The City of Milpitas has awarded Henry Nichols with a Key to the City.
A proud Milpitas resident, Nichols has long been dedicated to preserving the unique history of the city that he has called home for the past 65 years.
“I’m very happy to live in this city that has a lot of history behind it,” Nichols told The Beat. “We had the first planned integrated community in the nation in Milpitas; right in my little housing tract in Sunnyhills. That’s history.”
Nichols served as Historian for the documentary ‘54, produced by Milpitas resident Donnie Eiland, which delves into the history of how Sunnyhills in Milpitas became one of America’s first integrated communities. Having grown up in the Sunnyhills neighborhood, Nichols has many great memories and stories to share about all that transpired there.
“Every race you could think of was in my housing tract,” said Nichols, referring to something that was not common in the 1950s. “Everybody got along.”
The City chose to recognize Nichols based on his work to preserve the old name of a park in Sunnyhills. In 2018, Nichols submitted paperwork to the Milpitas Recreation Services Department, asking that they consider changing the name of the park.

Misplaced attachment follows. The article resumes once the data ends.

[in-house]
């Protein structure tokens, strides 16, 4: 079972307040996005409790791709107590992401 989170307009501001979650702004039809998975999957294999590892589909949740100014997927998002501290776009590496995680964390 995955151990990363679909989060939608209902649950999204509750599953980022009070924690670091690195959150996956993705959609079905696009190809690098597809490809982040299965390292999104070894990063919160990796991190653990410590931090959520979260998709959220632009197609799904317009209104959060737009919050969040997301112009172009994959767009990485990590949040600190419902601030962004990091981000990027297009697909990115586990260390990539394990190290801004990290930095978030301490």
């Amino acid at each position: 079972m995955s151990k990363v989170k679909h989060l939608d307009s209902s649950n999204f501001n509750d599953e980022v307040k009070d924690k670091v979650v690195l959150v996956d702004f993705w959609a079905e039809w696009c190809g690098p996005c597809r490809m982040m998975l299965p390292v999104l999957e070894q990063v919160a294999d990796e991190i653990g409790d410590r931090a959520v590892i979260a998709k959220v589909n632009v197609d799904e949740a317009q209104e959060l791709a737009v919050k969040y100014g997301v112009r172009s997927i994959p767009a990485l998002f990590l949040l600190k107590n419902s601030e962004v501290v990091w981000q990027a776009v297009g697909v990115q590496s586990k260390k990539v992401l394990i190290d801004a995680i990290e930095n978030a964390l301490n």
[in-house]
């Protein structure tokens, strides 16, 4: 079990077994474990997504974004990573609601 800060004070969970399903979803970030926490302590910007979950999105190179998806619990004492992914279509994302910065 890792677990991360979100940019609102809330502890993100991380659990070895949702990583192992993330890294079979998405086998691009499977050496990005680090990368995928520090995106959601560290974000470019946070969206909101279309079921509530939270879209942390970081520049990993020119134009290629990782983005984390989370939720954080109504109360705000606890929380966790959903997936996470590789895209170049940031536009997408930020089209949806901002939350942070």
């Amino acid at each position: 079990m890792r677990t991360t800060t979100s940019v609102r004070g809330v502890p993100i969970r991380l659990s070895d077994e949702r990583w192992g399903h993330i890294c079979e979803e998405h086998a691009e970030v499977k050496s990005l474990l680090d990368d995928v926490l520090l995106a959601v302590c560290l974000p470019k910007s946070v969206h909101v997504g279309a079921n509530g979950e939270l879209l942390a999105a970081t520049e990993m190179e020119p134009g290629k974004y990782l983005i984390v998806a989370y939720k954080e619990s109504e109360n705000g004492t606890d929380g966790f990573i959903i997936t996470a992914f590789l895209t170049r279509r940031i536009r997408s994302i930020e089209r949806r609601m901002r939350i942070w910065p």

“The park was called Albert Augustine Jr. Memorial Park,” said Nichols. “But before that, the original name was Sunnyhills Park.”
Albert Augustine Jr., who had also lived in the Sunnyhills neighborhood, was a dedicated leader in the African-American community and had been actively involved in Milpitas during his life.
Nichols noticed, driving by the park years back, that “Sunnyhills” had been removed from the name. Given the neighborhood’s history, Nichols felt that it should be changed back.
After Nichols submitted the paperwork, the department voted to approve the name change. Nichols explained to The Beat that he also had to go before the City Council to talk about why he felt so strongly about the name change.
“I tried to get ‘Sunnyhills’ put back on the sign, and it was a big fight,” said Nichols. “But we got it done.”
“The park is now named Sunnyhills Albert Augustine Jr. Memorial Park,” he added.
It was a conversation between Nichols and Vice Mayor Carmen Montano a few years ago that initially inspired him to get the ball rolling on the renaming. Montano, who also grew up in the Sunnyhills neighborhood, believed it was a worthy pursuit and supported Nichols in his quest.
The Milpitas City Council presented Nichols with the Key to the City at their August 5 meeting, which was the first in-person meeting they held since the start of the COVID-19 pandemic.
“Please know the work that you did, the work that you continue to do…it inspires future generations of leaders to step up and participate in ‘good trouble,’” said Councilmember Anthony Phan during the City’s presentation. “And that’s what we really need.”
Nichols, who is also widely known for deejaying at community events, doesn’t plan on stopping his community involvement any time soon. Helping others, being actively engaged in community — these are things that come naturally to him.
“Receiving the Key to the City of Milpitas is such an honor and privilege,” said Nichols. “I don’t know how to express it. I just feel honored and very appreciative.”